Between plants and pathogens a race between crop resistance and adaptation of the pathogen has always existed. It is our duty to apply the best possible science to understand these fascinating biological processes and to provide tools to breeders and farmers to grow healthier plants in our fields.


Pere Puigdomènech


Pere Puigdomènech has a degree in physics and a doctorate in biological sciences. His current field of research is Plant Molecular Biology and Genomics. A member of the scientific staff of the Spanish Research Council (CSIC) since 1981, he is Emeritus Research Professor at the CSIC’s Centre for Agricultural Genomics in Barcelona. Prof. Puigdomènech also served as an evaluation Panel Chair during the 2017 selection process for ERC Advanced Grants. 



ERC funded research into plant health

Projects related to plant-pathogen interactions or plant immunity often fall under the ERC’s Life Sciences panels (except those directed towards human biology) and even in a few cases under Physical Sciences panels. They deal with plant health from the physiological, genomic or ecological points of view. Many other ERC projects include questions related to plant health, for instance social science investigations into the origins of agriculture. Below we have picked out four examples of research: into pests, bacteria, fungi and global warming.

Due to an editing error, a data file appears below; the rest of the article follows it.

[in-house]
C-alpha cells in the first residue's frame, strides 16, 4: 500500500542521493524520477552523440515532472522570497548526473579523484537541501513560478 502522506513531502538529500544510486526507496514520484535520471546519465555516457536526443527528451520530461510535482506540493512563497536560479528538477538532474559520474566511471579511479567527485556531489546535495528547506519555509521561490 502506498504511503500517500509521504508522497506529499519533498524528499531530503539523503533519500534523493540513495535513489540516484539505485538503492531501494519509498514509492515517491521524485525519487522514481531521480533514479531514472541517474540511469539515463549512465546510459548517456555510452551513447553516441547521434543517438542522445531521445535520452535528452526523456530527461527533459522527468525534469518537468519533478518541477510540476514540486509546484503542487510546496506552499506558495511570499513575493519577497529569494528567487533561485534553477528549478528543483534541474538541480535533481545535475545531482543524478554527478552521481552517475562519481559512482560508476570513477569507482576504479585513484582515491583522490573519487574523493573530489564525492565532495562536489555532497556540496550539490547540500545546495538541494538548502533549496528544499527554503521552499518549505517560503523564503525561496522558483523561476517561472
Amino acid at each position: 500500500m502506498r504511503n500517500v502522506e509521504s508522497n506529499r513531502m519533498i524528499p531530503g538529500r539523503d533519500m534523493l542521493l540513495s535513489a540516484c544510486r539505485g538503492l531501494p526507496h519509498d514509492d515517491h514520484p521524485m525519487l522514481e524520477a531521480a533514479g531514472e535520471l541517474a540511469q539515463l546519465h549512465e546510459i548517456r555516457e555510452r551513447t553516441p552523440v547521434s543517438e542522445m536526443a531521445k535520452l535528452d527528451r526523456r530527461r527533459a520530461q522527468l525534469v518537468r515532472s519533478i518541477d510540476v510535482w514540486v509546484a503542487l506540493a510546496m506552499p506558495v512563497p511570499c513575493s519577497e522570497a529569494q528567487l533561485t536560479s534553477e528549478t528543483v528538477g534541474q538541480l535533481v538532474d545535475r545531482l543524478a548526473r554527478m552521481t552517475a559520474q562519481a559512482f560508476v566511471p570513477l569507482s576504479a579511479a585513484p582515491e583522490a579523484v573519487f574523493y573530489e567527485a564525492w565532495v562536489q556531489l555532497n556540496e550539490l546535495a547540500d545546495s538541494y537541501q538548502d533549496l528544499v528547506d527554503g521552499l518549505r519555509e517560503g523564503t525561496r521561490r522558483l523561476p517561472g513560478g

Agricultural pests: know your enemy



Spider mite infestation of tomato plant. © Sara Magalhães

How to fight pests sustainably to prevent damage to crop yields? The secret to sustainable pest management is to know your enemy. Sara Magalhães studies the mechanisms that drive the evolution of pests through competition with other species.  Her work will open the way to new methods of pest control.